How the movement of the bolt is controlled is where blowback systems differ. Blowback operation is most divided into three categories, all using residual pressure to complete the cycle of operation: simple blowback, delayed/retarded blowback, advanced primer ignition. Relating blowback to other types of automatic firearm operation, George M. Chinn wrote that: "In the larger sense, blowback might well be considered a special form of gas operation; this is reasonable because the cartridge case may be conceived of as a sort of piston driven by the powder gases. Blowback involves so many special problems that it is best considered to be in a class by itself; the question whether or not it should be included within the more general class of gas operation or recoil operation is purely academic. The important point is that it partakes some of the properties of both classes and, depending on the particular problem at hand, may be considered to be either one." The blowback system represents the most basic auto loading operation type.
In a blowback mechanism, the bolt is not locked in place. At the point of ignition, expanding gases push the bullet forward through the barrel while at the same time pushing the case rearward against the bolt; the expanding gases push the bolt assembly to the rear, but the motion is slowed by the mass of the bolt, internal friction, the force required to compress the action spring. The design must ensure that the delay is long enough that the bullet exits the barrel before the cartridge case clears the chamber; the empty case is ejected. The stored energy of the compressed action spring drives the bolt forward. A new cartridge is stripped from the magazine and chambered as the bolt returns to its in-battery position; the blowback system is practical for firearms using low-power cartridges with lighter weight bullets. Higher power cartridges require heavier bolts to keep the breech from opening prematurely. For an extreme example, a 20mm cannon using simple blowback and lubricated cartridges would need a 500-pound bolt to keep the cartridge safely in the barrel during the first few milliseconds.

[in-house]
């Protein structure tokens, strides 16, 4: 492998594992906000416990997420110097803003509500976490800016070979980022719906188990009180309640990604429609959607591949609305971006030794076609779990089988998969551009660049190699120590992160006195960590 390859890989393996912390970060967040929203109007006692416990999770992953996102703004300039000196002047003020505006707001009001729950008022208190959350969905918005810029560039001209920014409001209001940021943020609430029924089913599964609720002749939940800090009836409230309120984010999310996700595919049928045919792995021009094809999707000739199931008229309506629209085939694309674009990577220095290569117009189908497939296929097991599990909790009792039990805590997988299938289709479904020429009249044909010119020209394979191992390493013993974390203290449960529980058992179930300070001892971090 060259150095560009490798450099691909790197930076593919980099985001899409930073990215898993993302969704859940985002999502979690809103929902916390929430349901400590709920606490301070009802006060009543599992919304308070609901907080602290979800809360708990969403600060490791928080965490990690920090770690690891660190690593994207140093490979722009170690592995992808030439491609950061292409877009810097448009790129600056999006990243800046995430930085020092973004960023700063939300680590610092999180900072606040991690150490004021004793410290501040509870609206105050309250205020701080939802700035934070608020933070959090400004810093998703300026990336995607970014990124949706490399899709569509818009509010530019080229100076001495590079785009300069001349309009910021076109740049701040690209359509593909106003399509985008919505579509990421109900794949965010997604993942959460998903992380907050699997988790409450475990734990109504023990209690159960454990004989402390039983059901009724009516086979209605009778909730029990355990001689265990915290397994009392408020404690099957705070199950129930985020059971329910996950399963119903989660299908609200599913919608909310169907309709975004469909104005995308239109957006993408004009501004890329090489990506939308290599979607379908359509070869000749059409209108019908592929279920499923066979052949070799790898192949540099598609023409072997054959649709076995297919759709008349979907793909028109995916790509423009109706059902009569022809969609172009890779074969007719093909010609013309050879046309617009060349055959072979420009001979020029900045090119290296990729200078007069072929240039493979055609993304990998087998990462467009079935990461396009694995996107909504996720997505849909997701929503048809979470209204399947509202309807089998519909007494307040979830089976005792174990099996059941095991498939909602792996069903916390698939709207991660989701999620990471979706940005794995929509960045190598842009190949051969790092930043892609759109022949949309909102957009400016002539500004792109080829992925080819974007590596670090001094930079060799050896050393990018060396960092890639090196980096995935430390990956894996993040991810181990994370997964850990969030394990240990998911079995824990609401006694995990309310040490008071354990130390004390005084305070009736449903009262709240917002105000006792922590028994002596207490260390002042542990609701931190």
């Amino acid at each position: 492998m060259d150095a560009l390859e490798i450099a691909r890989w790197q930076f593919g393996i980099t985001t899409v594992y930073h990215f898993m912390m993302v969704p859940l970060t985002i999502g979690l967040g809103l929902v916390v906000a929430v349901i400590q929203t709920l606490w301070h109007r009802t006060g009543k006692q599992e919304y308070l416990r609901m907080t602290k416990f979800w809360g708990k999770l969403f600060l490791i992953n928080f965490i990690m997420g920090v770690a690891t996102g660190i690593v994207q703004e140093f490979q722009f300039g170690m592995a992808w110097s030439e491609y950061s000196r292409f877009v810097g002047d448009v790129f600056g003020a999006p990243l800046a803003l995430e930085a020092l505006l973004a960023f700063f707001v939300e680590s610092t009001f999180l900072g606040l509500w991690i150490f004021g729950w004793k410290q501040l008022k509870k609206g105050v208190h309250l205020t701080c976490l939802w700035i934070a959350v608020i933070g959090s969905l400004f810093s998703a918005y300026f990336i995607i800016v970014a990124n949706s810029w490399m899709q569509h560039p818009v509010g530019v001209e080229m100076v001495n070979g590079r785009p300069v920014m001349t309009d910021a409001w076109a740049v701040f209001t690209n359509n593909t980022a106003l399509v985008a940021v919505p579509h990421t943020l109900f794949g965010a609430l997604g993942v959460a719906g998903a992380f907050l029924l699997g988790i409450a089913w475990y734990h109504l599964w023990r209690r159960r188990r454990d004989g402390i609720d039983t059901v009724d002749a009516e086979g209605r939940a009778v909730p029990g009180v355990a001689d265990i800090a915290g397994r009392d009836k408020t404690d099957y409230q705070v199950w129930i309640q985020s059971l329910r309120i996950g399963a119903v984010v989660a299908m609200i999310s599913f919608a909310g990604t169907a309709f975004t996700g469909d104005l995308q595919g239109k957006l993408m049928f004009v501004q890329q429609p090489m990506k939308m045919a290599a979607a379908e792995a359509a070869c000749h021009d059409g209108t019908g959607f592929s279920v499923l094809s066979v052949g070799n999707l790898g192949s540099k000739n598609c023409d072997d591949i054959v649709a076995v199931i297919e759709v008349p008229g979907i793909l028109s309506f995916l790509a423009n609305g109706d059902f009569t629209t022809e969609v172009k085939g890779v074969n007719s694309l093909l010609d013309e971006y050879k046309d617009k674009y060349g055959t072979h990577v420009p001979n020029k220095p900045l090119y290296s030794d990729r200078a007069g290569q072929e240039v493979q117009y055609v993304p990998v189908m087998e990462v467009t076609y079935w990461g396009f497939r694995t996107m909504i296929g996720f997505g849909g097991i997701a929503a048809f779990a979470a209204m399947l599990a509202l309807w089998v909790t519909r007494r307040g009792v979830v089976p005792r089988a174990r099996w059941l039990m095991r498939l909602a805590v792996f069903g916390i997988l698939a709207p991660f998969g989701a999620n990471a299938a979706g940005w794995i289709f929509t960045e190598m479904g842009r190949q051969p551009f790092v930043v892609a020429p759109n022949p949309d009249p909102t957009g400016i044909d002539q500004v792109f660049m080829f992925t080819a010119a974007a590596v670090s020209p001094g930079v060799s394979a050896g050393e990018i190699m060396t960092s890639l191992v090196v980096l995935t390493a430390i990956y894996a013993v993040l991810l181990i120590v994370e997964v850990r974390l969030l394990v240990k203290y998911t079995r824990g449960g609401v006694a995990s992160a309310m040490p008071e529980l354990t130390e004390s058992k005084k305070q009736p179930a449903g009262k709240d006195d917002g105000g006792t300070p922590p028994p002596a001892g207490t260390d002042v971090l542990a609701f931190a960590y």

The return spring is not powerful enough to keep the bolt closed when the gun is tilted up. In addition, there is not enough energy stored in the bolt to cycle the weapon. Due to the required bolt weight, blowback designs in pistols are limited to calibers smaller than 9×19mm Parabellum There are exceptions such as the simple blowback pistols from Hi-Point Firearms which include models chambered in.45 ACP.40 S&W.380 ACP and 9×19mm Parabellum. Simple blowback operation can be found in small-bore semi-automatic rifles and submachine guns. Most simple blowback rifles are chambered for the.22 Long Rifle cartridge. Popular examples include the Marlin Model 60 and the Ruger 10/22. Most blowback carbines and submachine guns are chambered for pistol cartridges such as the 9×19mm Parabellum.40 S&W and.45 ACP. Ex